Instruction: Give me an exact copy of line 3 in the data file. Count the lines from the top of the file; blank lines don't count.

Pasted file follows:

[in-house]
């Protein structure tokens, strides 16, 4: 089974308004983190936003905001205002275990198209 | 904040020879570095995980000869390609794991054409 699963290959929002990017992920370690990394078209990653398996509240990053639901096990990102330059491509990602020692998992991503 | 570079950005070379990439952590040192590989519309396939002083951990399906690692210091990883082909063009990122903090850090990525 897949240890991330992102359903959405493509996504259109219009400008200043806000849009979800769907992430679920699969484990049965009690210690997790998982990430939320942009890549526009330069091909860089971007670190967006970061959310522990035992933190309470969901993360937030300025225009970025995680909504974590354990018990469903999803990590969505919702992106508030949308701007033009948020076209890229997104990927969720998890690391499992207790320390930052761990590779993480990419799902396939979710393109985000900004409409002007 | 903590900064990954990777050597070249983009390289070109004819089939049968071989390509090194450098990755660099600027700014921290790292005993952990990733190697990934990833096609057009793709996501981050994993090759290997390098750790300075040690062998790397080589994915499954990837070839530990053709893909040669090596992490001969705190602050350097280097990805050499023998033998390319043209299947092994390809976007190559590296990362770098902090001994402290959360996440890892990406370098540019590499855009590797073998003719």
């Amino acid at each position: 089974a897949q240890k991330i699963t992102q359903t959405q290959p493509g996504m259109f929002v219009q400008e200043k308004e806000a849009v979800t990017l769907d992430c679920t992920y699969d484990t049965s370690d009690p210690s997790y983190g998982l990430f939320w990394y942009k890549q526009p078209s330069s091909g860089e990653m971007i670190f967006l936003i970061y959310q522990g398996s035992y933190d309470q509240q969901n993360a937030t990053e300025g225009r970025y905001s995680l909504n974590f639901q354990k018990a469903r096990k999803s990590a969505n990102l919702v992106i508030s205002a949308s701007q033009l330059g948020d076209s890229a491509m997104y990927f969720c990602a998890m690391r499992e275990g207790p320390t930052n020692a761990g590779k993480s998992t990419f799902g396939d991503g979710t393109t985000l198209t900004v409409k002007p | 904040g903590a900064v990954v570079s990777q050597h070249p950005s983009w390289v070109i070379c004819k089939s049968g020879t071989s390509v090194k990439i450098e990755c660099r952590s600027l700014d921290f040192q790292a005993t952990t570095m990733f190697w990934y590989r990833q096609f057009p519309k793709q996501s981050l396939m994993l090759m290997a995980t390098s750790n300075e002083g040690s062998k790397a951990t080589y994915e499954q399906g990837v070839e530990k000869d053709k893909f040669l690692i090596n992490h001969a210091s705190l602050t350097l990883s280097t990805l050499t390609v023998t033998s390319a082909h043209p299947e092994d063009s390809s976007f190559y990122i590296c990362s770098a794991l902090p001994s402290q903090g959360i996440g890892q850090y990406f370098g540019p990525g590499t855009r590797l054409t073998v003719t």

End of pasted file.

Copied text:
């Amino acid at each position: 089974a897949q240890k991330i699963t992102q359903t959405q290959p493509g996504m259109f929002v219009q400008e200043k308004e806000a849009v979800t990017l769907d992430c679920t992920y699969d484990t049965s370690d009690p210690s997790y983190g998982l990430f939320w990394y942009k890549q526009p078209s330069s091909g860089e990653m971007i670190f967006l936003i970061y959310q522990g398996s035992y933190d309470q509240q969901n993360a937030t990053e300025g225009r970025y905001s995680l909504n974590f639901q354990k018990a469903r096990k999803s990590a969505n990102l919702v992106i508030s205002a949308s701007q033009l330059g948020d076209s890229a491509m997104y990927f969720c990602a998890m690391r499992e275990g207790p320390t930052n020692a761990g590779k993480s998992t990419f799902g396939d991503g979710t393109t985000l198209t900004v409409k002007p | 904040g903590a900064v990954v570079s990777q050597h070249p950005s983009w390289v070109i070379c004819k089939s049968g020879t071989s390509v090194k990439i450098e990755c660099r952590s600027l700014d921290f040192q790292a005993t952990t570095m990733f190697w990934y590989r990833q096609f057009p519309k793709q996501s981050l396939m994993l090759m290997a995980t390098s750790n300075e002083g040690s062998k790397a951990t080589y994915e499954q399906g990837v070839e530990k000869d053709k893909f040669l690692i090596n992490h001969a210091s705190l602050t350097l990883s280097t990805l050499t390609v023998t033998s390319a082909h043209p299947e092994d063009s390809s976007f190559y990122i590296c990362s770098a794991l902090p001994s402290q903090g959360i996440g890892q850090y990406f370098g540019p990525g590499t855009r590797l054409t073998v003719t």